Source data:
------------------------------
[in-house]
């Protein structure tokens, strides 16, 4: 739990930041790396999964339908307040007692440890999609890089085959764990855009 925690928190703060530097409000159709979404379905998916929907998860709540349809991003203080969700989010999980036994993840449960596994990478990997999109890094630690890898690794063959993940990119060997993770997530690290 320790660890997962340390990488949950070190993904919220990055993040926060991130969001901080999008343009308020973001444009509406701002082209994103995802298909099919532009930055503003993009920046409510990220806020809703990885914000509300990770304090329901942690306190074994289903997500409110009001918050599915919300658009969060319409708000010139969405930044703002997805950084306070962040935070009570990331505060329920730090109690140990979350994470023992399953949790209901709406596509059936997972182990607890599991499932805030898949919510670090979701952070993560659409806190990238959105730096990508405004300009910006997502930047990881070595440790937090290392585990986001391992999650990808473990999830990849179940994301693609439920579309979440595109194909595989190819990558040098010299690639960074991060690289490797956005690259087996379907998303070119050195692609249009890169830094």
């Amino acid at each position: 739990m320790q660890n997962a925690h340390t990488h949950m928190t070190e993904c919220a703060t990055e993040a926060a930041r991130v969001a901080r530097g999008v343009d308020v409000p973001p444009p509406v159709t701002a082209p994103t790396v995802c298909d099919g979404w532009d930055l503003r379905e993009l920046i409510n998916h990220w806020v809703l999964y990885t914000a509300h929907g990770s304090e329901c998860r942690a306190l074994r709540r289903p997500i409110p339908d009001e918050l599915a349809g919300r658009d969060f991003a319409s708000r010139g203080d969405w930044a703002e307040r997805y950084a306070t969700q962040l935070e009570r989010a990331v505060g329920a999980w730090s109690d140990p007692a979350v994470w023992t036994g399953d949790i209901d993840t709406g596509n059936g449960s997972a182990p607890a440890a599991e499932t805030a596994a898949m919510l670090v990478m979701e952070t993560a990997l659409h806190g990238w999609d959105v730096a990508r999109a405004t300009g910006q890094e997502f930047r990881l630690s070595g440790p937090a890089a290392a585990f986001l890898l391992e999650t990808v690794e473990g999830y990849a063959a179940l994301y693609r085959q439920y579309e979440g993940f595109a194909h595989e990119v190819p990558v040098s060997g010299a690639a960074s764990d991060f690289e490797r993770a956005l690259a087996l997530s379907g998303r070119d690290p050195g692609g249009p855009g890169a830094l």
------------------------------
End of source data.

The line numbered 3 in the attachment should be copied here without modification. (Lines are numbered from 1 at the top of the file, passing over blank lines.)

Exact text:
């Amino acid at each position: 739990m320790q660890n997962a925690h340390t990488h949950m928190t070190e993904c919220a703060t990055e993040a926060a930041r991130v969001a901080r530097g999008v343009d308020v409000p973001p444009p509406v159709t701002a082209p994103t790396v995802c298909d099919g979404w532009d930055l503003r379905e993009l920046i409510n998916h990220w806020v809703l999964y990885t914000a509300h929907g990770s304090e329901c998860r942690a306190l074994r709540r289903p997500i409110p339908d009001e918050l599915a349809g919300r658009d969060f991003a319409s708000r010139g203080d969405w930044a703002e307040r997805y950084a306070t969700q962040l935070e009570r989010a990331v505060g329920a999980w730090s109690d140990p007692a979350v994470w023992t036994g399953d949790i209901d993840t709406g596509n059936g449960s997972a182990p607890a440890a599991e499932t805030a596994a898949m919510l670090v990478m979701e952070t993560a990997l659409h806190g990238w999609d959105v730096a990508r999109a405004t300009g910006q890094e997502f930047r990881l630690s070595g440790p937090a890089a290392a585990f986001l890898l391992e999650t990808v690794e473990g999830y990849a063959a179940l994301y693609r085959q439920y579309e979440g993940f595109a194909h595989e990119v190819p990558v040098s060997g010299a690639a960074s764990d991060f690289e490797r993770a956005l690259a087996l997530s379907g998303r070119d690290p050195g692609g249009p855009g890169a830094l």